In Memory of
Harry Birdell Winger
August 21, 1924 - October 11, 2012
Harry B. Winger, 88
Yarmouth – Harry B. Winger, 88, a resident of Bay Square in Yarmouth, died at Maine Medical Center on Thursday, October 11, 2012, with his family by his side.
Harry was born in Mercer County, in Western Pennsylvania, on August 21, 1924 to Lawrence and Effie Mae Winger. He grew up on a family farm, attended church every Sunday with his family, and entered the U.S. Army Air Corp at the age of 17 in 1942. He trained as a bomber pilot. In 1944 he got his B-17 crew and plane and "buzzed" his mother in West Middlesex, PA on his way to England. He flew B-17 bombers over Germany during World War II. In June, 1944, at the age of nineteen and during his seventeenth bombing mission, his B-17 plane was shot down over Germany by the then-new and very fast German ME-262 fighter jet. His B-17 caught fire and ultimately exploded in the air, but all ten members of the crew bailed out and survived. Harry was knocked unconscious by the explosion, but he regained consciousness while in free-fall, opened his parachute, and landed in a German farm field. Harry was captured and spent the last eleven months of the war in a German prison camp located in Northern Germany. His prison camp was liberated in 1945 by the Russian Red Army. He returned to the United States and stayed in the Army Air Corp.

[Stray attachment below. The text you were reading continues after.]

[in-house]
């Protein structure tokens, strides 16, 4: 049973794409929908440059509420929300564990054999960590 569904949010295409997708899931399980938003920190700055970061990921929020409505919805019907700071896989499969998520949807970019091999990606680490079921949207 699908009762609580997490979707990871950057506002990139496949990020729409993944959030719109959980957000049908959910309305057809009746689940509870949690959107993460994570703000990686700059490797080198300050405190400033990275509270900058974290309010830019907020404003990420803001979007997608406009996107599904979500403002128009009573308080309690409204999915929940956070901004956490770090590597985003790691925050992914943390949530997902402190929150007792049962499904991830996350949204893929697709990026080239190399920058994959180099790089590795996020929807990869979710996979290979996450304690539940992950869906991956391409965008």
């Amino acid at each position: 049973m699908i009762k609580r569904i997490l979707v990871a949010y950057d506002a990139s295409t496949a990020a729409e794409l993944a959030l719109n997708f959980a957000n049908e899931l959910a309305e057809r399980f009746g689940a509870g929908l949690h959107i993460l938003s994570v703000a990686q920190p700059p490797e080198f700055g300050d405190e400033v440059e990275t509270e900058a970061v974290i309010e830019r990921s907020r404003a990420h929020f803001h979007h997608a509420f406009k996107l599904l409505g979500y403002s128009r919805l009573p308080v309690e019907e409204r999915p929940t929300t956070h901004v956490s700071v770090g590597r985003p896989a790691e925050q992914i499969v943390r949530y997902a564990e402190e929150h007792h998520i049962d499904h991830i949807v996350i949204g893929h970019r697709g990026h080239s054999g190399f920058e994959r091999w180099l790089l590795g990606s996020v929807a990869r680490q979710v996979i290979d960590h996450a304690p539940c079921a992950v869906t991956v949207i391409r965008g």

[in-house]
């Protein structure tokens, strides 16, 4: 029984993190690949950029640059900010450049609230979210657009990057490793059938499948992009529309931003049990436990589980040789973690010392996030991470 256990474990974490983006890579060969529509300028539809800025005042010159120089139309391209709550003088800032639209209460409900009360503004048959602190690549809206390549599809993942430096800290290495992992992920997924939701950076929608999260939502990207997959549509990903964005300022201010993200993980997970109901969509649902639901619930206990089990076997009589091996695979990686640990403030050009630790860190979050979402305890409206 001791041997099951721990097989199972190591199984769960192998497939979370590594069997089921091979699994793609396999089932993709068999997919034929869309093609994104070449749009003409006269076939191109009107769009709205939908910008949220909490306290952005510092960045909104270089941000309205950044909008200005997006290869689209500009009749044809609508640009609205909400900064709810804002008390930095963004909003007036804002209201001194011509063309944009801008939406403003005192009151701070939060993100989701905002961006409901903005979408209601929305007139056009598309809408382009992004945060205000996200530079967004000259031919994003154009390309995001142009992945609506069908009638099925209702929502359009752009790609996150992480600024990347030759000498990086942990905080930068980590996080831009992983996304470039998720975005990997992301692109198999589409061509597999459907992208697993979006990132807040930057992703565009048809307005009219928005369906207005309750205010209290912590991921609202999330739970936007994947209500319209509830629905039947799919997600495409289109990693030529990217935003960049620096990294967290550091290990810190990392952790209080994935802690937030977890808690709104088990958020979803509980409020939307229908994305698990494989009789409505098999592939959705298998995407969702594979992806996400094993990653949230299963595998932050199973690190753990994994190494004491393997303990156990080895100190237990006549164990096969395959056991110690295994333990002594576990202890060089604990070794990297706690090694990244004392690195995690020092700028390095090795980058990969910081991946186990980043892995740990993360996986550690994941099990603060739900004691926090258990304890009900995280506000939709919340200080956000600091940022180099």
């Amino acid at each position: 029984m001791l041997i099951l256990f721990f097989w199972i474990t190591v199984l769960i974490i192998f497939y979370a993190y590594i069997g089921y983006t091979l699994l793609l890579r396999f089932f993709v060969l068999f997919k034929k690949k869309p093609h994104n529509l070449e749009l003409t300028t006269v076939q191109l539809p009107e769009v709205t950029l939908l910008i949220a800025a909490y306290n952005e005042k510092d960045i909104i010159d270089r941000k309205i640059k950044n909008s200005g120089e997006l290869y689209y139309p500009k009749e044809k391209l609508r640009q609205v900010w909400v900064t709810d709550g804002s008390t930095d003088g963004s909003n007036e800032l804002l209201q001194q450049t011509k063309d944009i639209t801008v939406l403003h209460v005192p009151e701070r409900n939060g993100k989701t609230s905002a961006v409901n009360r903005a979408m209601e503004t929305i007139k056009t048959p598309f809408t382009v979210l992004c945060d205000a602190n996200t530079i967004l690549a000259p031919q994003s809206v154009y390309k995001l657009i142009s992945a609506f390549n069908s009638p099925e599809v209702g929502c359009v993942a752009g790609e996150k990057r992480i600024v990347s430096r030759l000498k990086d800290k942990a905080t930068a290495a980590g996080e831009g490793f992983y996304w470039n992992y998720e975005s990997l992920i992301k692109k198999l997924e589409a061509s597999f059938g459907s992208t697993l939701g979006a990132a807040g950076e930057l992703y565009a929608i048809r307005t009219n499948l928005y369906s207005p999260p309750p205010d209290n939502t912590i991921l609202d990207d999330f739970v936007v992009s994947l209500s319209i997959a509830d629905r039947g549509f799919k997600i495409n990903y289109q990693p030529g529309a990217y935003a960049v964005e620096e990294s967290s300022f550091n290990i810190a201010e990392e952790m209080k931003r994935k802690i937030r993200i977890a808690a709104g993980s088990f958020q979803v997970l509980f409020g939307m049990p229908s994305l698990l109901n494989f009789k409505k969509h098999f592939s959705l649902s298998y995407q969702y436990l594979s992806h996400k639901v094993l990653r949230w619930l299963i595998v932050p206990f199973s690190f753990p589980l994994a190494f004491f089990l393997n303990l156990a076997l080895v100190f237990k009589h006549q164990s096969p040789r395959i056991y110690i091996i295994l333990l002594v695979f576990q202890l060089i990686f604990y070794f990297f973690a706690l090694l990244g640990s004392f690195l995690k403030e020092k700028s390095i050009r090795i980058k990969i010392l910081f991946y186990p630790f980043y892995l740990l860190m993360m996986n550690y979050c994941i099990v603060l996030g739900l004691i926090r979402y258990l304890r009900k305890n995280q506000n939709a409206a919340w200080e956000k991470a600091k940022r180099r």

Harry then served as a pilot at Air Force bases in Oklahoma and Ohio. While in Oklahoma he was involved in a terrible plane accident and suffered serious injuries, but he refused to accept a Purple Heart medal for this event. While based in Ohio he took "routine navigational flights" to Boston to visit a young woman he knew named Arlene Ferver.